WASHINTGTON, DC – Until a few weeks ago, while oil prices were surging, debate raged about the relative roles of economic fundamentals and speculation in boosting oil prices. Although oil prices have now fallen back from their peak, that debate must not be forgotten, for it has profound policy implications that government officials would be derelict to ignore.
Of course, if higher prices are due to fundamentals, oil markets are working as they should. But if they are due to speculation, then policymakers speculators must act to rein in behavior that has imposed huge and needless costs on the global economy. And, when the evidence is confronted, it points to speculation as a culprit.
Whereas many oil market participants have blamed speculation, most economists defend how oil markets have performed and point to economic fundamentals. One argument that economists use is that higher prices are due to the weak dollar. Because oil is priced in dollars, a weak dollar makes oil cheaper to users in other countries, which increases global demand.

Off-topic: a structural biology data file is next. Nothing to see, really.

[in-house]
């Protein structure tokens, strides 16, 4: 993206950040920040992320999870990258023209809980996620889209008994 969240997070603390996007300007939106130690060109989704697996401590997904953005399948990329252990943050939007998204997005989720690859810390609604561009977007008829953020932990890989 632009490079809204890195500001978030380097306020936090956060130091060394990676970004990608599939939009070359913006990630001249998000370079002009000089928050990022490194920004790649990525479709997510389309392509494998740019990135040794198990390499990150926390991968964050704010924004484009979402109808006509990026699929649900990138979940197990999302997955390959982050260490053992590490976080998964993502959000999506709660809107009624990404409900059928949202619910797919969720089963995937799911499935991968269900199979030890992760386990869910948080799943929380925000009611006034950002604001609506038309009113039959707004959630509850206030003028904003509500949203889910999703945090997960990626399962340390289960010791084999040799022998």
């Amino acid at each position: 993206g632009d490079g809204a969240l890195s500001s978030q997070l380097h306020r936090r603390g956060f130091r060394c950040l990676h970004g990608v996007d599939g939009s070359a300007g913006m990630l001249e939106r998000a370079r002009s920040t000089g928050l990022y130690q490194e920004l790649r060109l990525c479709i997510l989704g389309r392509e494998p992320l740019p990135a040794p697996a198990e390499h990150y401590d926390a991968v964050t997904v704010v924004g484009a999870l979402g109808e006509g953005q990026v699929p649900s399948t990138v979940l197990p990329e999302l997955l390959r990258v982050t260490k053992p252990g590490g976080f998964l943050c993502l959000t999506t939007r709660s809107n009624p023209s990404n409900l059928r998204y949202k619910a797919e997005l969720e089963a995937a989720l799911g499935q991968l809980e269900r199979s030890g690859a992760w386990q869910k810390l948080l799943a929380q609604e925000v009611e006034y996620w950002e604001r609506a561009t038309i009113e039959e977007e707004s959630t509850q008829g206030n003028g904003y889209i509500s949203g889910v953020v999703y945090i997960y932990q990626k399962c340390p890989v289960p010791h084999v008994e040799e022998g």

A second argument is that higher oil prices are due to lower interest rates and anticipations of higher long-term prices. That supposedly reduced supply by encouraging producers to store oil in the ground and pump it later.